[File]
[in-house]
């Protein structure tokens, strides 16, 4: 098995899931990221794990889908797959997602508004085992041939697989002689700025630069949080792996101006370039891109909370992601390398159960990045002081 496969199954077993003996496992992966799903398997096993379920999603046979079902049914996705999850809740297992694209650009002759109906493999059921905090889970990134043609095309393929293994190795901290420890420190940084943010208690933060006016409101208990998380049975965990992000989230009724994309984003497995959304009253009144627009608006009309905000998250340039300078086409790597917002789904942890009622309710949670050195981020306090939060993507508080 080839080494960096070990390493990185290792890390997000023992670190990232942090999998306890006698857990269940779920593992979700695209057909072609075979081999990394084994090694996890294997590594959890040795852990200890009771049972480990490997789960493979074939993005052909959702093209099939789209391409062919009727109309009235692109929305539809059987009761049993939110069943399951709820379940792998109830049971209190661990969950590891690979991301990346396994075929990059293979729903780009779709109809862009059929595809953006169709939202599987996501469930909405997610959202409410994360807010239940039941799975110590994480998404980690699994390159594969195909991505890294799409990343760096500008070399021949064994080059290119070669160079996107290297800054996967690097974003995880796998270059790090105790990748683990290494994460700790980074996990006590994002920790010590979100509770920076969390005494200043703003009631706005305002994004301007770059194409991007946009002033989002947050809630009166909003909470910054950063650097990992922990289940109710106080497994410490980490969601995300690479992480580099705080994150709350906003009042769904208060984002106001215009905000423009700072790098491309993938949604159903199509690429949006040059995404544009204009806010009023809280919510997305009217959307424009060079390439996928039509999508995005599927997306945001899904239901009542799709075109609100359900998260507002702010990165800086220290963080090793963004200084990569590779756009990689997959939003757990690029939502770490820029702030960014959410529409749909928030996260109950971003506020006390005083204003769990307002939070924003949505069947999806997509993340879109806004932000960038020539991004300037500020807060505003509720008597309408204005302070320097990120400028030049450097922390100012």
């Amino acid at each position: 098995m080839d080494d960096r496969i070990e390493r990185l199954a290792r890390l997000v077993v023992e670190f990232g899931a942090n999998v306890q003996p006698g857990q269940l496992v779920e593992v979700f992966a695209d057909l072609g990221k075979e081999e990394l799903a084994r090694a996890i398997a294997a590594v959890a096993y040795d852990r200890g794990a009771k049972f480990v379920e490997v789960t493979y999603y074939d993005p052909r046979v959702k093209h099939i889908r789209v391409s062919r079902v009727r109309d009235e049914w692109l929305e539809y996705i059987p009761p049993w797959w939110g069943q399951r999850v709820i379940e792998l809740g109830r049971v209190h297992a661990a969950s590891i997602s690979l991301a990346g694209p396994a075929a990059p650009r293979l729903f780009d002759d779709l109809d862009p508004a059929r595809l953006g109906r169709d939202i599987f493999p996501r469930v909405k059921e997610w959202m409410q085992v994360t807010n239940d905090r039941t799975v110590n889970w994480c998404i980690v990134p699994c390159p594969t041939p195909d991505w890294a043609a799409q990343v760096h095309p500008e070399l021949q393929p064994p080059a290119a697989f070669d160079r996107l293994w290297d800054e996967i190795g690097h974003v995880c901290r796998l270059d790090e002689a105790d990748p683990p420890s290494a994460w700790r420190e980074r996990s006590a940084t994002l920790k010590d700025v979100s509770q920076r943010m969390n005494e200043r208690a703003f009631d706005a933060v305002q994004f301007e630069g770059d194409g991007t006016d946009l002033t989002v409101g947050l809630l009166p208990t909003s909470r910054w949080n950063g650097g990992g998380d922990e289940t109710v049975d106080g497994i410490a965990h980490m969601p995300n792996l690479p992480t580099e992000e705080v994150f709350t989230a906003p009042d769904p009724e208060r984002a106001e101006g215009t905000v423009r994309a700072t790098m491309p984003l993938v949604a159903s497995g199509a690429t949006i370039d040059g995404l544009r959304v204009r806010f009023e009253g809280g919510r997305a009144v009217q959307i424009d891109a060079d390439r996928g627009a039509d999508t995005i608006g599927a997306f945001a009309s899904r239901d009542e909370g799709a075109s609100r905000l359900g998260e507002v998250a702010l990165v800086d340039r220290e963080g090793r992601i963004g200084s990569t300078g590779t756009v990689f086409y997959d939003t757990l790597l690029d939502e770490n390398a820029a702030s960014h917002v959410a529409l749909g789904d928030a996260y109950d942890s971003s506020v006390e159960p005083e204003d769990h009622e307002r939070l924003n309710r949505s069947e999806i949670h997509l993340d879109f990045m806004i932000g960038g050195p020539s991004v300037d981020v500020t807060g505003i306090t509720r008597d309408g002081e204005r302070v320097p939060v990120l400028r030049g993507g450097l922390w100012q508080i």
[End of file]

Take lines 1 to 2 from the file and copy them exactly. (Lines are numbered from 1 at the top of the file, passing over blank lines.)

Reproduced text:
[in-house]
């Protein structure tokens, strides 16, 4: 098995899931990221794990889908797959997602508004085992041939697989002689700025630069949080792996101006370039891109909370992601390398159960990045002081 496969199954077993003996496992992966799903398997096993379920999603046979079902049914996705999850809740297992694209650009002759109906493999059921905090889970990134043609095309393929293994190795901290420890420190940084943010208690933060006016409101208990998380049975965990992000989230009724994309984003497995959304009253009144627009608006009309905000998250340039300078086409790597917002789904942890009622309710949670050195981020306090939060993507508080 080839080494960096070990390493990185290792890390997000023992670190990232942090999998306890006698857990269940779920593992979700695209057909072609075979081999990394084994090694996890294997590594959890040795852990200890009771049972480990490997789960493979074939993005052909959702093209099939789209391409062919009727109309009235692109929305539809059987009761049993939110069943399951709820379940792998109830049971209190661990969950590891690979991301990346396994075929990059293979729903780009779709109809862009059929595809953006169709939202599987996501469930909405997610959202409410994360807010239940039941799975110590994480998404980690699994390159594969195909991505890294799409990343760096500008070399021949064994080059290119070669160079996107290297800054996967690097974003995880796998270059790090105790990748683990290494994460700790980074996990006590994002920790010590979100509770920076969390005494200043703003009631706005305002994004301007770059194409991007946009002033989002947050809630009166909003909470910054950063650097990992922990289940109710106080497994410490980490969601995300690479992480580099705080994150709350906003009042769904208060984002106001215009905000423009700072790098491309993938949604159903199509690429949006040059995404544009204009806010009023809280919510997305009217959307424009060079390439996928039509999508995005599927997306945001899904239901009542799709075109609100359900998260507002702010990165800086220290963080090793963004200084990569590779756009990689997959939003757990690029939502770490820029702030960014959410529409749909928030996260109950971003506020006390005083204003769990307002939070924003949505069947999806997509993340879109806004932000960038020539991004300037500020807060505003509720008597309408204005302070320097990120400028030049450097922390100012």